Guest post: Women in Comics–an Independent Research Report, by Erica


Jen Phillips’s 11-year-old daughter wrote a research paper for school which is so good it needs to be published here, which Jen gave me permission to do.

It was first published on J. Robert Deans’s blog in UPDATE #2: Hey, Ladies! (You Are) Comics!

Women in Comics–an Independent Research Report, by Erica

Women In Comics: Panel One

Women In Comics: By Erica

The topic I chose is female superheroes in comics. I’ve always been interested in comics, especially when there is a female main character. I noticed some differences in the way female characters are represented compared to male characters. I think it is important that women and men are represented as equals, so I decided to dig deeper into the creation of the characters. I learned some interesting thing that I will now share with you!

Women In Comics: Panel Two

Black Widow

First, I noticed a big difference in how men and women were drawn. Almost all the men have better powers stances, like “I’m ready for action” and the women look graceful and dainty. It seems as if they can’t look like a warrior and pretty at the same time. Most male superheroes are drawn with normal athletic bodies and usually have adequate clothing. Also almost all the females have long hair that is always down, which is easy to grab in combat Not very practival right? The females often have exaggerated body parts and body shapes, and physically impossible  poses. This matters because if you were a little boy and you read a comic with a great male superhero who saves the day and looks heroic too, then you would want to be that person. But if you were a little girl and all the females in your book had skimpy costumes then you would most likely not want to be them.

Women In Comics: Panel Three

Susan Richards: The Invisible Woman, and a wife and mother

Women In Comics: Panel Four

Jessica Walters: the She-Hulk, and a practicing attorney

We all know superheroes don’t fight every second right? Outside of fighting, most superheroes are important to the world in other ways. For example,  She-Hulk is a lawyer, Captain Marvel is an airforce pilot, Sue Storm (A.K.A. The Invisible Woman) is a mother and a wife, and Storm (from X-Men) is a teacher. These jobs are all very important, but if you compare them to the men’s jobs, there are some differences.  For example, Iron Man is a brilliant billionare inventor, Reed Richards (Mr.Fantasic and Sue Storm’s husband) is a scientific genius, as is Peter Parker (A.K.A. Spiderman).  These men are all portrayed as super smart and acomplished. The women’s jobs are not on the same level.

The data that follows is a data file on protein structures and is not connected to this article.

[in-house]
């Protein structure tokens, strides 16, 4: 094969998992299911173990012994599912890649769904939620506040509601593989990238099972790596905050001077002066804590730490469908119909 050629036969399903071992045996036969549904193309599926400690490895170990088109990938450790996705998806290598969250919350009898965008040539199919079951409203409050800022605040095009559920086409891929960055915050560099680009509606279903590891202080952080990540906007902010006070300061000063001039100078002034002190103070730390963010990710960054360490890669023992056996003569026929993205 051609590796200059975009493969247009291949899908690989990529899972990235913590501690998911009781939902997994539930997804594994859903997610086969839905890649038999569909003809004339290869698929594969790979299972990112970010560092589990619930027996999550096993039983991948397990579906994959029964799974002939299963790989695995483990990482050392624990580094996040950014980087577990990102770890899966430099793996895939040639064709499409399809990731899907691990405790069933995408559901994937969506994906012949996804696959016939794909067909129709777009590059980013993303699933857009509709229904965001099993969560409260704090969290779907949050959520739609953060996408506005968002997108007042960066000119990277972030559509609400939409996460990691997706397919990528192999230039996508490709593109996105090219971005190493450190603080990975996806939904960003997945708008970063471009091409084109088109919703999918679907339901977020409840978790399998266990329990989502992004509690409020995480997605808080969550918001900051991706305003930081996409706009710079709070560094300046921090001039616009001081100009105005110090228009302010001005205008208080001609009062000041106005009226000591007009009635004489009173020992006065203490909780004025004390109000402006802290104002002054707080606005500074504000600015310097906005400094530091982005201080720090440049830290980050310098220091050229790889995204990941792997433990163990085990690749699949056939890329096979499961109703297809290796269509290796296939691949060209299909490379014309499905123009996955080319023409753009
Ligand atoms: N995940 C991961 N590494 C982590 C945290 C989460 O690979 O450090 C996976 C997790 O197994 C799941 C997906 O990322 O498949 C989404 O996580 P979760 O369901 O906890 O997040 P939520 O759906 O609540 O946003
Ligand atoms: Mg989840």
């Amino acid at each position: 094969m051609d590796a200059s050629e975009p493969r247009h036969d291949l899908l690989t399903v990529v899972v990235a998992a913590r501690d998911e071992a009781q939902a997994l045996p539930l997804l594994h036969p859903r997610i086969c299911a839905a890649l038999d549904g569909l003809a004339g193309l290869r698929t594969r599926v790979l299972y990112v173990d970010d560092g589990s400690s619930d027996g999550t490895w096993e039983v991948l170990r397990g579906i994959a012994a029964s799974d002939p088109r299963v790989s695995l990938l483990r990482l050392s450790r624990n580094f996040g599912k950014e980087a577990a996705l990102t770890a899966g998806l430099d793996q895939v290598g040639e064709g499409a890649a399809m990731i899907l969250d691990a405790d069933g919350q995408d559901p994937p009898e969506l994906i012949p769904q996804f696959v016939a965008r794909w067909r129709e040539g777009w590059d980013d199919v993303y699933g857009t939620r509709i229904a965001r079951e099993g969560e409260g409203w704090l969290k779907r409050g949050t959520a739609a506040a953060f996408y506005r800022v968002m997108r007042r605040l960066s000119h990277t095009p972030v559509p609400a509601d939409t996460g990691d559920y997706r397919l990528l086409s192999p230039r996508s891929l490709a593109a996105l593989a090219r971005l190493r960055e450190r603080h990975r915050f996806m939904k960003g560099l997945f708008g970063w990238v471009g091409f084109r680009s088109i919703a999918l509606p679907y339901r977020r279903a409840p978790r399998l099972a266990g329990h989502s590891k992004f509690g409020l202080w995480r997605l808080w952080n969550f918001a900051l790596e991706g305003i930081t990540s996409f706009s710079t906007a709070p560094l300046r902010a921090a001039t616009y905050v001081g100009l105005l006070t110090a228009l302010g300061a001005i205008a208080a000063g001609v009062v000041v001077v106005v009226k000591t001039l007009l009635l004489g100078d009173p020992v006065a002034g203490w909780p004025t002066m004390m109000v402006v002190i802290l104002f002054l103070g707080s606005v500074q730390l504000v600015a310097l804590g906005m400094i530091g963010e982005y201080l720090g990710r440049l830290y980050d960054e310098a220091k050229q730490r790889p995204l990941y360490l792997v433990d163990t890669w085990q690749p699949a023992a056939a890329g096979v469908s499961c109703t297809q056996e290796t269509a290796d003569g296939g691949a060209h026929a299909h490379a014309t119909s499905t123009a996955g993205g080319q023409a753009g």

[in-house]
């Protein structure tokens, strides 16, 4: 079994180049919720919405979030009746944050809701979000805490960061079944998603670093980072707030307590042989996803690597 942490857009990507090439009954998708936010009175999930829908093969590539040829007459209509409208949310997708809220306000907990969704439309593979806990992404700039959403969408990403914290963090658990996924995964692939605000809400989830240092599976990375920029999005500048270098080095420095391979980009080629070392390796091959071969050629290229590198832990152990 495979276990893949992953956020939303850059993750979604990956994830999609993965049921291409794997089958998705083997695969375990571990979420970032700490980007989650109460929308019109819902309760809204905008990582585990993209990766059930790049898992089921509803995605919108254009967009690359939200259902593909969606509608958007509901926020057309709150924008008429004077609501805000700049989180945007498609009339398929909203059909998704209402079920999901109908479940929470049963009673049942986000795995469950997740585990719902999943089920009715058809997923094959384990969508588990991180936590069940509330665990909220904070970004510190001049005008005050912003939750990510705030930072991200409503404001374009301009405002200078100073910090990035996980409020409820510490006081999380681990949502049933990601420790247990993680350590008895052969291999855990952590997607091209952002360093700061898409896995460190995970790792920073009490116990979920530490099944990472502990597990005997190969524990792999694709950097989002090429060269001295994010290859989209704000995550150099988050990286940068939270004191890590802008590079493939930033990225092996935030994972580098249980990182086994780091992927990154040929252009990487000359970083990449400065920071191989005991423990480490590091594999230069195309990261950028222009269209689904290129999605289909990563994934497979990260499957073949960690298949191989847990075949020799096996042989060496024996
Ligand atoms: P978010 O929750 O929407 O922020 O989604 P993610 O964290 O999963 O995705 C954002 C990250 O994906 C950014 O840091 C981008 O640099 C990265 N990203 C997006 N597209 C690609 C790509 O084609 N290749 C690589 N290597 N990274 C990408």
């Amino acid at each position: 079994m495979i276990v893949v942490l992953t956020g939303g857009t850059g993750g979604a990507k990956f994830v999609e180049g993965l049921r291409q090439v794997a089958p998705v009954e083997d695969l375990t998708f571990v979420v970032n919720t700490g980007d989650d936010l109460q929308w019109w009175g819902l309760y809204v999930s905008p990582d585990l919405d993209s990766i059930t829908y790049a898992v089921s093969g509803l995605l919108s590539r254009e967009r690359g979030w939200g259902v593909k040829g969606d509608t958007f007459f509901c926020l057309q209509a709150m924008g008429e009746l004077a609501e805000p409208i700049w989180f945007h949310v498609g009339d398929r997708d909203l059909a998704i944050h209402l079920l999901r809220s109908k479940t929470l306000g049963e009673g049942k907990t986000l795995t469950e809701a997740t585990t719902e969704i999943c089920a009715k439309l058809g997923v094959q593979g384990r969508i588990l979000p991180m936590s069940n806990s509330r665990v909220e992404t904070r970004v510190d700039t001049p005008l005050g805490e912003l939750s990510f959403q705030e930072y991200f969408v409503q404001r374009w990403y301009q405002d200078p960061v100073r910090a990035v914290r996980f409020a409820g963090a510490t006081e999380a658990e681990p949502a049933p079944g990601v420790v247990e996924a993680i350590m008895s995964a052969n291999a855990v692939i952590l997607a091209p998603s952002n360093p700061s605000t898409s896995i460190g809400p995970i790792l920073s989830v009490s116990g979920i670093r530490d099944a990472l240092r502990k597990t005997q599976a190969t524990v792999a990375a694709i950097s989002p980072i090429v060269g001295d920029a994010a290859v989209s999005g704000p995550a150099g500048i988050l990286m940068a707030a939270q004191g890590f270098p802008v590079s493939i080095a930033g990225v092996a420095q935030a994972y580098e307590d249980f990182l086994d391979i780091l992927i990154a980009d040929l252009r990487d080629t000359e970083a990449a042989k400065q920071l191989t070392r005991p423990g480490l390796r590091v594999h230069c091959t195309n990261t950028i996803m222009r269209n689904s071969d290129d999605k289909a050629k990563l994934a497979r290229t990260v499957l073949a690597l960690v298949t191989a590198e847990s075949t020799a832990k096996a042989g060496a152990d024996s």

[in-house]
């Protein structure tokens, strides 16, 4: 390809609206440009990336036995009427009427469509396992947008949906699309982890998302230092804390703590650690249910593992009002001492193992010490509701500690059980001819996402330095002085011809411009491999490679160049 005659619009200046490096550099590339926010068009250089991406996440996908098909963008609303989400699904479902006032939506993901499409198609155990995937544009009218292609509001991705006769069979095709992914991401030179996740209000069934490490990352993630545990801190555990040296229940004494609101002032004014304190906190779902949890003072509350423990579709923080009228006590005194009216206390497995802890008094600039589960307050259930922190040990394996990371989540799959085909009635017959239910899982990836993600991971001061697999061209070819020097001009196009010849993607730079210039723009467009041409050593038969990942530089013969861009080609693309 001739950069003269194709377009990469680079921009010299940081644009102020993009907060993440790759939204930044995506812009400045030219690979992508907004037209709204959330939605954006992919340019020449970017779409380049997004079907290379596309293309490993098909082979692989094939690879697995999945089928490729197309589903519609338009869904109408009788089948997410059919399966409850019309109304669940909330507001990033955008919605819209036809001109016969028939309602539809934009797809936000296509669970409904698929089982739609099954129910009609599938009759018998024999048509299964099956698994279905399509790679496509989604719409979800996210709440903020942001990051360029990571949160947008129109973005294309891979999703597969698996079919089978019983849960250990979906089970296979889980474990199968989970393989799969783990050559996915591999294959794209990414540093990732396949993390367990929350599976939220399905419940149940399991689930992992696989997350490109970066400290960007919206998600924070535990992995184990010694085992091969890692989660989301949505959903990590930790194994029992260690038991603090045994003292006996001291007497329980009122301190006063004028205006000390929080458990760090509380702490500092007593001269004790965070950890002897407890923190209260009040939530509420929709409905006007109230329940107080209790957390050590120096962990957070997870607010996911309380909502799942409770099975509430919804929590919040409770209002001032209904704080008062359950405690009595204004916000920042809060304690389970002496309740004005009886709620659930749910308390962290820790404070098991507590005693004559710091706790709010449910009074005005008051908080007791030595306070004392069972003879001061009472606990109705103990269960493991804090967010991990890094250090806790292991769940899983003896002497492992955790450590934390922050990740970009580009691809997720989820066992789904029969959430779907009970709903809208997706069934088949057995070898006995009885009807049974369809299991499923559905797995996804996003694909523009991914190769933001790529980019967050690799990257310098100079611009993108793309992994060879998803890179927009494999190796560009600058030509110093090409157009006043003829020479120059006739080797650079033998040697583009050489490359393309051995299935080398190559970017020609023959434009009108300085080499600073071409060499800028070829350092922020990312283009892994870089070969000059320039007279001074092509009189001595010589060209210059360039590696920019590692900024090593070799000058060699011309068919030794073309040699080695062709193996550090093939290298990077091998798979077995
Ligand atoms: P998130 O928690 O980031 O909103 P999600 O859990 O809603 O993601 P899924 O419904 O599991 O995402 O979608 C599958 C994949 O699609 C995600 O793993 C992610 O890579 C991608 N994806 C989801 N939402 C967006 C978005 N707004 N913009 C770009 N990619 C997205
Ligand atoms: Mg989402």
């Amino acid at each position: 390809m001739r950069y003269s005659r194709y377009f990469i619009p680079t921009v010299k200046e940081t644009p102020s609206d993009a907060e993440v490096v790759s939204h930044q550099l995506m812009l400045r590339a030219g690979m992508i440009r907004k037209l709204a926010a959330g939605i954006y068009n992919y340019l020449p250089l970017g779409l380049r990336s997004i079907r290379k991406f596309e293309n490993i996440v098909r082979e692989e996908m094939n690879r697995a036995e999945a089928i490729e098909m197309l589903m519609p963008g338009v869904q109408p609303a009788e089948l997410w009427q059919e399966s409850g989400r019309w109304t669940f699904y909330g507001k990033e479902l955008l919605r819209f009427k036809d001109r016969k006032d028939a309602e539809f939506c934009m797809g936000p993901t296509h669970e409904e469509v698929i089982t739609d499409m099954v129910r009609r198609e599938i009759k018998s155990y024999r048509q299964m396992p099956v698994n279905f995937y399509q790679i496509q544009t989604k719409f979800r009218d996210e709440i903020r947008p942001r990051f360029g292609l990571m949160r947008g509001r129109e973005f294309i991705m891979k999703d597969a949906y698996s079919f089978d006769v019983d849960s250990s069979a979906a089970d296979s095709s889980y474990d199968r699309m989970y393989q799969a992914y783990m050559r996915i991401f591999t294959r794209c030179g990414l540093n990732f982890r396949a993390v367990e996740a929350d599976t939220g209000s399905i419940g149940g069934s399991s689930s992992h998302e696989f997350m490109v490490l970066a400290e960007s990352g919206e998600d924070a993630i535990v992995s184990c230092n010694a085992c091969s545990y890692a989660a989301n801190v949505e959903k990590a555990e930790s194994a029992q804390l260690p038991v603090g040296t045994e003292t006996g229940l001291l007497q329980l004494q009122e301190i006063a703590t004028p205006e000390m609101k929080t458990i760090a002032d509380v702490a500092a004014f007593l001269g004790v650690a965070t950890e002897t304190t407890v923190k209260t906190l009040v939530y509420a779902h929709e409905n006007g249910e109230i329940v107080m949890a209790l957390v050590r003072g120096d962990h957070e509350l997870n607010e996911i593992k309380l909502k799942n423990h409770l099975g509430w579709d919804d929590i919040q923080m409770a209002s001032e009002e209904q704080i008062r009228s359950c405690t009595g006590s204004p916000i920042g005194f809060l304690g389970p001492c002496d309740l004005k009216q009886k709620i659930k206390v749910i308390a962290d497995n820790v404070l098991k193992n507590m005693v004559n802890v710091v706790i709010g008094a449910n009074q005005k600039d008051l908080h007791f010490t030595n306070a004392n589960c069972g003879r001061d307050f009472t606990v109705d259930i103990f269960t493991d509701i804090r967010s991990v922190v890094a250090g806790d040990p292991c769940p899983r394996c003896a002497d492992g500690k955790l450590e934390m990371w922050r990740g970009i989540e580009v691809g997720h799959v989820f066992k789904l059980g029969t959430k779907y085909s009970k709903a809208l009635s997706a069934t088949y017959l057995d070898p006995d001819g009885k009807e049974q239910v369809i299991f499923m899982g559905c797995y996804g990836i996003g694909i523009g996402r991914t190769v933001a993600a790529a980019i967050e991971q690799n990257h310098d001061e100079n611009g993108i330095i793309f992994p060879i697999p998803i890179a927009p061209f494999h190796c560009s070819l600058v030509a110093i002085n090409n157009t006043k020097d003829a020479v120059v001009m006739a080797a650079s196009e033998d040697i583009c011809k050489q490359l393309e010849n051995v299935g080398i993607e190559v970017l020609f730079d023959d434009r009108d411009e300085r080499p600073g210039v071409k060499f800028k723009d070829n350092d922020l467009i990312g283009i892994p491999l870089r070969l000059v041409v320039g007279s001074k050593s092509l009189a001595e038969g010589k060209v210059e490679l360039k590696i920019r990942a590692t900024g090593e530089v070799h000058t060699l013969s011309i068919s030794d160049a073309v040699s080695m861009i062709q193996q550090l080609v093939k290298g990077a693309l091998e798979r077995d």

Women In Comics: Panel Five

Susan Storm, from team “mascot” to its most important member

Superheros get their powers in many different ways. Some, like Mystique, Storm, Emma Frost, and Jean Grey from “X-Men” are born mutants. Others, like the Invisible Woman and the rest of the Fantastic Four, got their powers from being exposed to space radiation. Not every superhero has super powers though, for example Black Widow is great at martial arts and uses high tech equipment. There are many different types of powers, but in general male superheroes have offensive powers for attacking, while the female superheroes have defensive powers for protecting themselves and the team.  I was surprised when I relized that the types of powers weren’t equal.

Women In Comics: Panel Six

Unrealistic Poses

Change can be big or change can be small. The changes of the female characters over the years were big and small. In WWII, (1940s) there were a lot of patriotic superheros. Most of the female characters were drawn so the soliders would have pretty pictures of women to look at. Also in the 1940s, more than half the time Female characters were shown, they were doing chores. If the female characters had children, the child was more likely to be a son. During the 1960s, comic artists tried to draw female characters more equal and powerful but that didn’t work because that wasn’t what the buyers wanted, so they went back to drawing them with not much clothing and unrealistic body shapes and poses. In the past most female characters were sidekicks or assistant to the main MALE superhero. In the past few decades, female characters have slowly gotten more speaking roles and more equal partnerships.

Women In Comics: Panel Seven

Why can’t all comics be like this?

Women In Comics: Panel Eight

Women In Comics: Panel Eight